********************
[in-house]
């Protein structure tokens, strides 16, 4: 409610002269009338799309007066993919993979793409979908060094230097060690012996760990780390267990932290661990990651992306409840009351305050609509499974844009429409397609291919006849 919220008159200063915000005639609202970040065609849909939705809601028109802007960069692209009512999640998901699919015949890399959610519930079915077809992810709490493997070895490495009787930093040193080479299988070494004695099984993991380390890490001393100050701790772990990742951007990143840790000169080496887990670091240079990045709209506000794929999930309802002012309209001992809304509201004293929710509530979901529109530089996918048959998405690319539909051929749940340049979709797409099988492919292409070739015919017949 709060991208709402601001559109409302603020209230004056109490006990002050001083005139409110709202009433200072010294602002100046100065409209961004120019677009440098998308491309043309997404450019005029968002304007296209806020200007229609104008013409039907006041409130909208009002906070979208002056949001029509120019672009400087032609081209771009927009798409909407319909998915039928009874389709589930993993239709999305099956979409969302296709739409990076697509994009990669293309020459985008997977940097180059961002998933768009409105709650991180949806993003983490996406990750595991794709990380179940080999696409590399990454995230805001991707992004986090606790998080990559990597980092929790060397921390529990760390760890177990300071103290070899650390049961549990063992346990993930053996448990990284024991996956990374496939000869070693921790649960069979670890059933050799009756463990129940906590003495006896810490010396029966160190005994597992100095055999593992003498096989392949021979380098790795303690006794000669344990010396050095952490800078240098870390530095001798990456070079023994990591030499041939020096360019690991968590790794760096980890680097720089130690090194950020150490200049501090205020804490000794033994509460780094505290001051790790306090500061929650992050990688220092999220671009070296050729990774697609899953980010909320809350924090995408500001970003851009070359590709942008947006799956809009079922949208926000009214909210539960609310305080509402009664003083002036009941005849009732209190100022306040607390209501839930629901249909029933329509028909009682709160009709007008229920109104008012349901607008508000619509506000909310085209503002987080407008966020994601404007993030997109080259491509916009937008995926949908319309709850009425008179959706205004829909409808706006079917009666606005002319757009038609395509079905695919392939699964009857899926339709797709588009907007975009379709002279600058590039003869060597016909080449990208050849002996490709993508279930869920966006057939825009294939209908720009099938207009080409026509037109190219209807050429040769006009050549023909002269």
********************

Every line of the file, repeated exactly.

[in-house]
């Protein structure tokens, strides 16, 4: 409610002269009338799309007066993919993979793409979908060094230097060690012996760990780390267990932290661990990651992306409840009351305050609509499974844009429409397609291919006849 919220008159200063915000005639609202970040065609849909939705809601028109802007960069692209009512999640998901699919015949890399959610519930079915077809992810709490493997070895490495009787930093040193080479299988070494004695099984993991380390890490001393100050701790772990990742951007990143840790000169080496887990670091240079990045709209506000794929999930309802002012309209001992809304509201004293929710509530979901529109530089996918048959998405690319539909051929749940340049979709797409099988492919292409070739015919017949 709060991208709402601001559109409302603020209230004056109490006990002050001083005139409110709202009433200072010294602002100046100065409209961004120019677009440098998308491309043309997404450019005029968002304007296209806020200007229609104008013409039907006041409130909208009002906070979208002056949001029509120019672009400087032609081209771009927009798409909407319909998915039928009874389709589930993993239709999305099956979409969302296709739409990076697509994009990669293309020459985008997977940097180059961002998933768009409105709650991180949806993003983490996406990750595991794709990380179940080999696409590399990454995230805001991707992004986090606790998080990559990597980092929790060397921390529990760390760890177990300071103290070899650390049961549990063992346990993930053996448990990284024991996956990374496939000869070693921790649960069979670890059933050799009756463990129940906590003495006896810490010396029966160190005994597992100095055999593992003498096989392949021979380098790795303690006794000669344990010396050095952490800078240098870390530095001798990456070079023994990591030499041939020096360019690991968590790794760096980890680097720089130690090194950020150490200049501090205020804490000794033994509460780094505290001051790790306090500061929650992050990688220092999220671009070296050729990774697609899953980010909320809350924090995408500001970003851009070359590709942008947006799956809009079922949208926000009214909210539960609310305080509402009664003083002036009941005849009732209190100022306040607390209501839930629901249909029933329509028909009682709160009709007008229920109104008012349901607008508000619509506000909310085209503002987080407008966020994601404007993030997109080259491509916009937008995926949908319309709850009425008179959706205004829909409808706006079917009666606005002319757009038609395509079905695919392939699964009857899926339709797709588009907007975009379709002279600058590039003869060597016909080449990208050849002996490709993508279930869920966006057939825009294939209908720009099938207009080409026509037109190219209807050429040769006009050549023909002269």